“These writers project a mythos of healing. Their work says to the world, ‘Yes, we go on in spite of the troubles and we heal. Our stories are stories of braveness and healing. We got this.’ But I don’t got this! I’m trying to affect a calm tone. I’m losing my shit.” Luke B. Goebel reflects on anxiety, medication, and creativity at Catapult. Gila Lyons, similarly, writes on how medication affected her creative life.
Slate corrects an oversight to Sarah Palin's otherwise impeccably edited memoir: no index. Theirs runs from "Alaska, autumn bouquet of" (page 1) to "'you betcha' - revelation of as not actually Alaska's state motto" (page 309), and includes such helpful detours as "exclamation point, usage of" (pages 4, 26, 120, 121, 122, 138, 150...) You almost - almost - don't have to read the book.
Out today are Me and the Devil by Nick Tosches; Raised from the Ground by Jose Saramago; Climates, a newly translated novel from 1928 by French writer Andre Maurois; Spilt Milk by Brazilian writer Chico Buarque; and Alan Light's The Holy or the Broken about a Leonard Cohen song that Jeff Buckley made famous.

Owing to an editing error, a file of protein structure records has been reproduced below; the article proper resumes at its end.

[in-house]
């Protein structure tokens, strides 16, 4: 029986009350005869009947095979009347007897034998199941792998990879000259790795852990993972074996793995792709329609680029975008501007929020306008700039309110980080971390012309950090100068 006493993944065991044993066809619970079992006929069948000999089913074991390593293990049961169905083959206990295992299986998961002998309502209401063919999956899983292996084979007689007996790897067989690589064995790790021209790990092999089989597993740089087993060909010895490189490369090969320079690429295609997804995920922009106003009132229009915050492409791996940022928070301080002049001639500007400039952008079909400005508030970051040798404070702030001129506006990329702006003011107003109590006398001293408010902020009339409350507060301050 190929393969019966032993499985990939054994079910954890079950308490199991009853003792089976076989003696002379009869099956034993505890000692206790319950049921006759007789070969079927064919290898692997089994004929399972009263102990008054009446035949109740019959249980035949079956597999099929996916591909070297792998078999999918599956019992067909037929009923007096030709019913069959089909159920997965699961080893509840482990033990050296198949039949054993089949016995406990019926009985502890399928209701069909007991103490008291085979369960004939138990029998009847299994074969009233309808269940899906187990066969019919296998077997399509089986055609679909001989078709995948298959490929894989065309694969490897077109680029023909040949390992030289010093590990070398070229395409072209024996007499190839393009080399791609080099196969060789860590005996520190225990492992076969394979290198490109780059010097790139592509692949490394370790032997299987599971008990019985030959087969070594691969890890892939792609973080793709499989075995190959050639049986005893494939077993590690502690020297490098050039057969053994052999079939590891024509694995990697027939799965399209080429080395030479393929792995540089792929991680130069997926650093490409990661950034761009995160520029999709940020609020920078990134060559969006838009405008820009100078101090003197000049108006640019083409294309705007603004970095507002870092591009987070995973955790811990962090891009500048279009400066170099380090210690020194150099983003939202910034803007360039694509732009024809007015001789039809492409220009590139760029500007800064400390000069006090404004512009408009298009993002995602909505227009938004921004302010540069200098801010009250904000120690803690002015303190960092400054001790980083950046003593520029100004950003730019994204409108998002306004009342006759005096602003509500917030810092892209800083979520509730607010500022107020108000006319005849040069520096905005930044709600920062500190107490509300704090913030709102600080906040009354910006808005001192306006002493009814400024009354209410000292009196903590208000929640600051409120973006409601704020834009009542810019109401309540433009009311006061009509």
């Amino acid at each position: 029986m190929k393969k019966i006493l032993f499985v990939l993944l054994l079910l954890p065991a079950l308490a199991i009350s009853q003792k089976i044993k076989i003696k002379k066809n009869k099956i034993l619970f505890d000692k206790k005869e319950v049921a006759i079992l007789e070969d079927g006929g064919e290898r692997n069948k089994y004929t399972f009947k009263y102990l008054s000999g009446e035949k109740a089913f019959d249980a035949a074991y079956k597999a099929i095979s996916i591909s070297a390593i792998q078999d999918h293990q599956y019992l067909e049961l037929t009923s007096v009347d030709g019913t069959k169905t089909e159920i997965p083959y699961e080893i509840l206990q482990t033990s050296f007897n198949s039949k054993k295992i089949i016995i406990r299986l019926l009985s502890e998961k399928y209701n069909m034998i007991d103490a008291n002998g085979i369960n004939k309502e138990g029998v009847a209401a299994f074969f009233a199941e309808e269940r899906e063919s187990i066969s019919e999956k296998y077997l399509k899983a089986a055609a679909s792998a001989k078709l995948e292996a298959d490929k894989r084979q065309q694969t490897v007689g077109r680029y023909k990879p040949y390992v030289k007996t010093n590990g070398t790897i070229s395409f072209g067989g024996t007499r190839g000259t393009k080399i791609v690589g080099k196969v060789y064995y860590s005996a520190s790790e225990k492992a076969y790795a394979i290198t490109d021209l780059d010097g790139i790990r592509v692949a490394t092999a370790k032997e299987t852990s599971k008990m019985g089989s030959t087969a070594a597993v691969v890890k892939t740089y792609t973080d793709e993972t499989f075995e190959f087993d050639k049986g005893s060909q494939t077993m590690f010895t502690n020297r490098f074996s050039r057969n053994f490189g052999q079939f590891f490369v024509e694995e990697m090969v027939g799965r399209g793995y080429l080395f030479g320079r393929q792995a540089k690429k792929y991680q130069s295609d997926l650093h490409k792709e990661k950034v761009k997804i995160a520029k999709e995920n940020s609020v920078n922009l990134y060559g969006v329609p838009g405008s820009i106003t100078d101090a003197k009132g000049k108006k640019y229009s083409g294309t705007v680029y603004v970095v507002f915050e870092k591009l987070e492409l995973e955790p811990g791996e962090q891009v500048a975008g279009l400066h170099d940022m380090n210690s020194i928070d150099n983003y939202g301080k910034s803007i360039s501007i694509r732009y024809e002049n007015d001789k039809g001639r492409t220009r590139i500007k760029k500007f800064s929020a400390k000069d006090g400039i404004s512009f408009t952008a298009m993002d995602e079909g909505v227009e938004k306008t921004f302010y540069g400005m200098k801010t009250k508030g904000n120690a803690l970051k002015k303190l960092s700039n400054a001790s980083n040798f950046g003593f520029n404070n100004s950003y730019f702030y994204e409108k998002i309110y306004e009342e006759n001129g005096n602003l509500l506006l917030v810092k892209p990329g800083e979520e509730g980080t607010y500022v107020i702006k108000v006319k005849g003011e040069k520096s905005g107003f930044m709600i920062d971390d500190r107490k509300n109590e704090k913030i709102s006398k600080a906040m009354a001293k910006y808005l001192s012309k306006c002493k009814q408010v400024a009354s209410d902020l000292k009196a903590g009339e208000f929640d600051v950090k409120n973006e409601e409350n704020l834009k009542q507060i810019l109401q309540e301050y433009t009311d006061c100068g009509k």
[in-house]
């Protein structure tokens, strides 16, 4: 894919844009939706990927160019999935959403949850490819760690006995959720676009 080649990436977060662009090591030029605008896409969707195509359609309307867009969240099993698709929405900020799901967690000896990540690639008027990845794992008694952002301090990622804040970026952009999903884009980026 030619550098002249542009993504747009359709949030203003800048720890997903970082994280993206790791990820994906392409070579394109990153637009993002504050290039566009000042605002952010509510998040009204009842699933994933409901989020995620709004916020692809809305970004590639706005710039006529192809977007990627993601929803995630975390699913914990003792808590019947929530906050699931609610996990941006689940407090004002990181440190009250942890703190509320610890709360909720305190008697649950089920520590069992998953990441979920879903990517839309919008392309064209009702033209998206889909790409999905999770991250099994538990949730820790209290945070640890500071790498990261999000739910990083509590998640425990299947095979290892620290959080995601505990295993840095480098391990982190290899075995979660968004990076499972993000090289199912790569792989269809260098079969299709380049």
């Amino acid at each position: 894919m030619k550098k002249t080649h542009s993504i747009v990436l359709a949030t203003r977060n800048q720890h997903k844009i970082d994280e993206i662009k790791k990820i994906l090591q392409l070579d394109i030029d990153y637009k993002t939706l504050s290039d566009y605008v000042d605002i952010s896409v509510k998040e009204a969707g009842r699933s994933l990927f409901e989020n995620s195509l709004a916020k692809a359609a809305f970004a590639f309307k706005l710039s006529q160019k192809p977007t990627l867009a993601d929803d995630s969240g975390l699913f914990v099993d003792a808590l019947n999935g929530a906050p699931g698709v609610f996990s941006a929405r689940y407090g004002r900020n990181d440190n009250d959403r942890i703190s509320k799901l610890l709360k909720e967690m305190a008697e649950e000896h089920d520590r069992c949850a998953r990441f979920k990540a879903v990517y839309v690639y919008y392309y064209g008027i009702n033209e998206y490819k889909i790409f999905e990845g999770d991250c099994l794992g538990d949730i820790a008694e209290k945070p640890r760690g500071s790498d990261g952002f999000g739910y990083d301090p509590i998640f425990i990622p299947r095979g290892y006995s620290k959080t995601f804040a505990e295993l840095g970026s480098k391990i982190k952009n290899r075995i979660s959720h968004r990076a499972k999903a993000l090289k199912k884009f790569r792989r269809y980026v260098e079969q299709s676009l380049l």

The ongoing Hachette vs. Amazon feud has writers and publishers up in arms, but according to the Society of Authors there are no heroes in publishing.
Finalists for the Center For Fiction’s First Novel Prize—including Sophie McManus, Ben Metcalf, Lori Ostlund, Viet Thanh Nguyen, Chigozie Obioma, Tanwi Nandini Islam, and Angela Flournoy—discuss the books that made them the writers they are today. Pair with our own Nick Ripatrazone’s recent article on authors’ favorite childhood books.
Michael Lewis's last book made our Hall of Fame. Now he's back with a new book that widens his focus to the financial dramas around the world with Boomerang: Travels in the New Third World. Also out this week, Jose Saramago's posthumously published Cain, Helen DeWitt's long-awaited Lightning Rods, Michael Ondaatje's The Cat's Table (reviewed here), Anne Enright's The Forgotten Waltz, Alice Hoffman's The Dovekeepers, Jim Harrison's The Great Leader, and Booker shortlisted The Sense of an Ending by Julian Barnes. Also out: From the master of "molecular gastronomy," The Family Meal: Home Cooking with Ferran Adria and, as noted in our recent piece "What Ever Happened to the New Atheism?" The Magic of Reality by Richard Dawkins.